Earlier this decade, though, there was, as nonpareil music chart analyst Chris Molanphy noticed at the time, “a tonal shift toward poppier sounds” in alternative, and that’s really where our story begins. The acts Lovelytheband brushes sonic shoulders with draw from domesticated pop versions of already genteel indie: chirpy Foster the People synths, folksy Lumineers two-steps, booming Edward Sharpe group-sings. And curiously, much of it, like the couch potato jock jams of Imagine Dragons, wouldn’t have existed without hip-hop’s rhythmic imperative, even if its sprechgesang is more in the lineage of Barenaked Ladies or, hell, Robert Preston in The Music Man.
A “today is the first inspirational meme of the rest of your life” vibe runs through alternative lyrics, from Imagine Dragons’ “Whatever It Takes” (a title that nicely encapsulates their baldly ambitious aesthetic) to “Live in the Moment” by Portugal. The Man (best known for taking their Marvelettes rip “Feel It Still” to pop radio) to Walk the Moon’s “One Foot.” “There’s a desert in my blood and a storm in my eyes,” Walk the Moon’s singer guy insists, but there’s a calm in his voice, and that’s today’s alternative for you: men insisting they experience a broader range of emotions than their unharrowed voices express.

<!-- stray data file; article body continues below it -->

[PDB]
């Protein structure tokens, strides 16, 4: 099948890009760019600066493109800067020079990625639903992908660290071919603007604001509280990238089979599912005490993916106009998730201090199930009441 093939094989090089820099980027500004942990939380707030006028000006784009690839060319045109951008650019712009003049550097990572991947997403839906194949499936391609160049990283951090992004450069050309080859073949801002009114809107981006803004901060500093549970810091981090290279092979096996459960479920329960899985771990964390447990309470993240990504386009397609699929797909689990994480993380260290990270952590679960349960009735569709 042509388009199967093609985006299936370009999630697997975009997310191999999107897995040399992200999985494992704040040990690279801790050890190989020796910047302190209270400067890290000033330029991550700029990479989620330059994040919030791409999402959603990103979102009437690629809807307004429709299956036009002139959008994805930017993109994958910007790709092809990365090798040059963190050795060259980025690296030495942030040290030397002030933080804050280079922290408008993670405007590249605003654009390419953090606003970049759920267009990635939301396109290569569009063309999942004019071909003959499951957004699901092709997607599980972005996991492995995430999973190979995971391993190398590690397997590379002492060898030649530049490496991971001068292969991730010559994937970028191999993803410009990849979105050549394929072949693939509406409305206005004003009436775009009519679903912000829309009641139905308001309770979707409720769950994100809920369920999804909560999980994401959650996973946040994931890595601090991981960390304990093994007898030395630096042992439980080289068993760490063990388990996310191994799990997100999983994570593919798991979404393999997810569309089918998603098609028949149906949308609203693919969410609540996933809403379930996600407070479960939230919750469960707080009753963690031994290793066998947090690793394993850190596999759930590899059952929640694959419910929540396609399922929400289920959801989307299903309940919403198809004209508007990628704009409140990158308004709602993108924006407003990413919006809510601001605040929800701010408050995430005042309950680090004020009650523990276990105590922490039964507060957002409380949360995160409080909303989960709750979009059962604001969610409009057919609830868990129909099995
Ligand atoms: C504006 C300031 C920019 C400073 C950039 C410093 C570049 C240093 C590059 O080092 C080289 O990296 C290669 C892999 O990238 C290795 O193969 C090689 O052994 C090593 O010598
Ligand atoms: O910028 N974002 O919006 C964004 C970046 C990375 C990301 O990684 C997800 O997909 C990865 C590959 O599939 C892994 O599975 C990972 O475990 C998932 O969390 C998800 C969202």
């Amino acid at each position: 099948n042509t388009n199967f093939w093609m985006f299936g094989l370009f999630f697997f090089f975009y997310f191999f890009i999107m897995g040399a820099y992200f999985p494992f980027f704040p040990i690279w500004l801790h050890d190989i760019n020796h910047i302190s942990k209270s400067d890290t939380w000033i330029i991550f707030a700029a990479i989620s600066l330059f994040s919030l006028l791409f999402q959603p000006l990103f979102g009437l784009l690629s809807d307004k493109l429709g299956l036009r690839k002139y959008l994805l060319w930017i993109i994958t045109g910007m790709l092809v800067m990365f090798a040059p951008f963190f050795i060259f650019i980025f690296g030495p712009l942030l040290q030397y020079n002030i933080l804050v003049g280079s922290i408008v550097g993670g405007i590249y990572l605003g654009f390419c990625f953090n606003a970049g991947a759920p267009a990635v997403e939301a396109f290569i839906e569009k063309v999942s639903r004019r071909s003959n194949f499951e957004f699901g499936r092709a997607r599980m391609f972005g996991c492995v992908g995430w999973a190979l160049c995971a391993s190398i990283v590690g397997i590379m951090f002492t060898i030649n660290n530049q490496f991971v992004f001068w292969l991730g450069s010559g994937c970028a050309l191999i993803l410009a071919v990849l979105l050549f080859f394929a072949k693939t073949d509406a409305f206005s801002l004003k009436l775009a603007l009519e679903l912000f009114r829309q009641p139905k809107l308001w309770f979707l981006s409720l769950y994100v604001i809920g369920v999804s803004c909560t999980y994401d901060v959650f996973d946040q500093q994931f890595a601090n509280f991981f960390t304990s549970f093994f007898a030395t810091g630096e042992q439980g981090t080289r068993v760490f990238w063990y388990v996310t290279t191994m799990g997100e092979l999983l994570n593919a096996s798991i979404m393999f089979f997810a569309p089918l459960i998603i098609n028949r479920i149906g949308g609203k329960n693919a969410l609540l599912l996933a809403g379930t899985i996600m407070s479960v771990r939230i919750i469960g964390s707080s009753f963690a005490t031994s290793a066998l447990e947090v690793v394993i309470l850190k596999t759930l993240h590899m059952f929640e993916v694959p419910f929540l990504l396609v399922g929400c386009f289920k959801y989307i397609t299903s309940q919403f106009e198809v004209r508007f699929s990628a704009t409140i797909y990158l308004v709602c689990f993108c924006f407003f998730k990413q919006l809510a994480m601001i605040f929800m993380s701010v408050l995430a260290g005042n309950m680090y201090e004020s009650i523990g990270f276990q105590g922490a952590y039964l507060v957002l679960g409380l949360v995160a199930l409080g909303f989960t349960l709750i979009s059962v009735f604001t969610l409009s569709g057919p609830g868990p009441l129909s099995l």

Yes, men. The Mitskis and Soccer Mommys who currently dominate the indie world may look back to the alt-rock heyday, but they’d stick out on Go like an all-acoustic Hank Williams cover on K102. (Billie Ellish, who skulks spookily in the shadowy realm Lorde left behind for pop, is the rare non-dude who bucks the trend.) Sometimes girls want to hear their fears and desires expressed in a voice they can identify with; sometimes girls want to hear boys pretend they’re not all soulless monsters by expressing those fears and desires instead. Alternative caters to that latter want with a voice that’s white, geographically indiscriminate, and male. (That voice, for instance, is all that distinguishes Bastille’s “Happier,” with its Marshmello production, from the EDM-folk that Zed and his ilk play for the pop kids.)